Opinion | Why the F.B.I. Is So Far Behind on Cybercrime
The “anywhere” expectation is also misguided. Unlike agents on crimes such as bank robberies, cyberinvestigators usually don’t need to be near a crime scene to collect evidence. Still, F.B.I. agents typically span the country, changing posts every few years, for career advancement.
The F.B.I.’s emphasis on arrests, which are especially hard to come by in ransomware cases, similarly reflects its outdated approach to cybercrime. In the bureau, prestige often springs from being a successful trial agent, working on cases that result in indictments and convictions that make the news. But ransomware cases, by their nature, are long and complex, with a low likelihood of arrest. Even when suspects are identified, arresting them is nearly impossible if they’re located in countries that don’t have extradition agreements with the United States.
All of these aggravations cause computer experts to leave the F.B.I. It’s an easy transition because their skills are both immediately transferable to the private sector and in high demand.
The F.B.I. should study the success of the Dutch National Police’s High Tech Crime Unit. Because of its fast internet and favorable legal conditions, the Netherlands has long been a popular spot for hackers to set up the servers they use to commit crimes. The Dutch responded by launching the H.T.C.U. 15 years ago. Since then, it has become one of the world’s leading law enforcement forces in fighting cybercrime. Beyond arrests, it has prioritized anything that reduces hackers’ return on investment, seizing criminals’ servers, disrupting ransomware-spreading botnets and notifying victims of impending attacks.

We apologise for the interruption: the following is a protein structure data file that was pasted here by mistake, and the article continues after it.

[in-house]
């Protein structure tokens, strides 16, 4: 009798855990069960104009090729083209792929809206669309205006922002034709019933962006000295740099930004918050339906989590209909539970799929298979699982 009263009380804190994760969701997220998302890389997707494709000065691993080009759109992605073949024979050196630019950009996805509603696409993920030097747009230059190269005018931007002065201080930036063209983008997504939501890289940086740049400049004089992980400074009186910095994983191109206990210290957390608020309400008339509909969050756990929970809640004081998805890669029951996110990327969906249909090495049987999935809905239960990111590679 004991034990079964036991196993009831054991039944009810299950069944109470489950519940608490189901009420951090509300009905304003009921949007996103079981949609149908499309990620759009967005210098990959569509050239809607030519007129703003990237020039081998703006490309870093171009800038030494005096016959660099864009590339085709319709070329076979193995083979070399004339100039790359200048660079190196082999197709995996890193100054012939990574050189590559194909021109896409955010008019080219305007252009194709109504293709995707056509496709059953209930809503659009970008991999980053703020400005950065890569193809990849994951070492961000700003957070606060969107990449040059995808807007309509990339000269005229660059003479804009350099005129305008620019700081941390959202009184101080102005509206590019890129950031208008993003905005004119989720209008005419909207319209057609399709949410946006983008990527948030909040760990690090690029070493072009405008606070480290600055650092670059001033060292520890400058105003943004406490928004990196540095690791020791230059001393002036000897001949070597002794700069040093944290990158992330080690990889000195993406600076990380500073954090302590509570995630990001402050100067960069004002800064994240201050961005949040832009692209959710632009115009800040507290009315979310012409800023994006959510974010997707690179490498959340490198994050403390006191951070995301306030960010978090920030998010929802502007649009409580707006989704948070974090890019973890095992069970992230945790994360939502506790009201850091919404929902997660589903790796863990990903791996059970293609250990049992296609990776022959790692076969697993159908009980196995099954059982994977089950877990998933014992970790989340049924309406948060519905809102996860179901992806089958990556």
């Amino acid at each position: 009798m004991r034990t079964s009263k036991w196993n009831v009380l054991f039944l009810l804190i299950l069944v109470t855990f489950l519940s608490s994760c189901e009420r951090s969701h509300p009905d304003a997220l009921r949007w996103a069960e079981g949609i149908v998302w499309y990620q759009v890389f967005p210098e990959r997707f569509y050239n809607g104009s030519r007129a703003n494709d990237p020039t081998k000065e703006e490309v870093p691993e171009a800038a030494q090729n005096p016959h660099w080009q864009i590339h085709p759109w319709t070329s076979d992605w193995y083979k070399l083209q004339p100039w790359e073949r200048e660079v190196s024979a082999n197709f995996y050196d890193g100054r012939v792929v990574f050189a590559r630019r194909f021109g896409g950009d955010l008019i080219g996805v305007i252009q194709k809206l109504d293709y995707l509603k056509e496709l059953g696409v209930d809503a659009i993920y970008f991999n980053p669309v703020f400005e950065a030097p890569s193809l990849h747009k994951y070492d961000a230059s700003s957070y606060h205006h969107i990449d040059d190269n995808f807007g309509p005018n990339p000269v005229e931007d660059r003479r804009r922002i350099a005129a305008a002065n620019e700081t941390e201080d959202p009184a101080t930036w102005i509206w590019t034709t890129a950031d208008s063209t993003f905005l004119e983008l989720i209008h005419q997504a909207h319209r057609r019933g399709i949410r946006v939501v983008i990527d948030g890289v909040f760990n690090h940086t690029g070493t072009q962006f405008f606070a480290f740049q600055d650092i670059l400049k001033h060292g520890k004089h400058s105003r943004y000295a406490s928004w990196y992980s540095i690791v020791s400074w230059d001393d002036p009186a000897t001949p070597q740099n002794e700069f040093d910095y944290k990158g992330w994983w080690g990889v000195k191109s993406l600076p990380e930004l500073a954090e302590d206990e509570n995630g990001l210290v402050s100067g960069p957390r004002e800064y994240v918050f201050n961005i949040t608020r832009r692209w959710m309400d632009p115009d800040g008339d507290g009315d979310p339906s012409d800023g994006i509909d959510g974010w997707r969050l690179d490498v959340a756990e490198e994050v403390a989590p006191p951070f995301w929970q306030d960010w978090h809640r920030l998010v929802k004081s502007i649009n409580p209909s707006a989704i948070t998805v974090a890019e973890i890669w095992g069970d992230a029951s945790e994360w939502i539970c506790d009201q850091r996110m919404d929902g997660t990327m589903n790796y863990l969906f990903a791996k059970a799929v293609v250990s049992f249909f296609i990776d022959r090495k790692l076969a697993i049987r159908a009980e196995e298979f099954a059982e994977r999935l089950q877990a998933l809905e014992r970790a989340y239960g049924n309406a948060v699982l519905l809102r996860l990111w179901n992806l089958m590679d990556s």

From its early days, the H.T.C.U. hired tech experts with no background, or even interest, in traditional policing. When some talented digital recruits couldn’t pass the physical fitness tests or didn’t want to use weapons, H.T.C.U. leadership changed the requirements, allowing computer experts to join without passing the usual exams. But they left the job titles unchanged: Digital staff remained eligible for promotion to nearly any job in the H.T.C.U.
The H.T.C.U. also specified that half its staff must be cyberexperts. Each one is paired with a traditional law enforcement officer, and they work cases as a team. As John Fokker, who once served as digital coordinator of the H.T.C.U.’s ransomware team, told us, “the old school with the new school made it work.”
That approach works for the Dutch. If it is willing to let go of the “any job, anywhere” mantra, it could work for the F.B.I., too.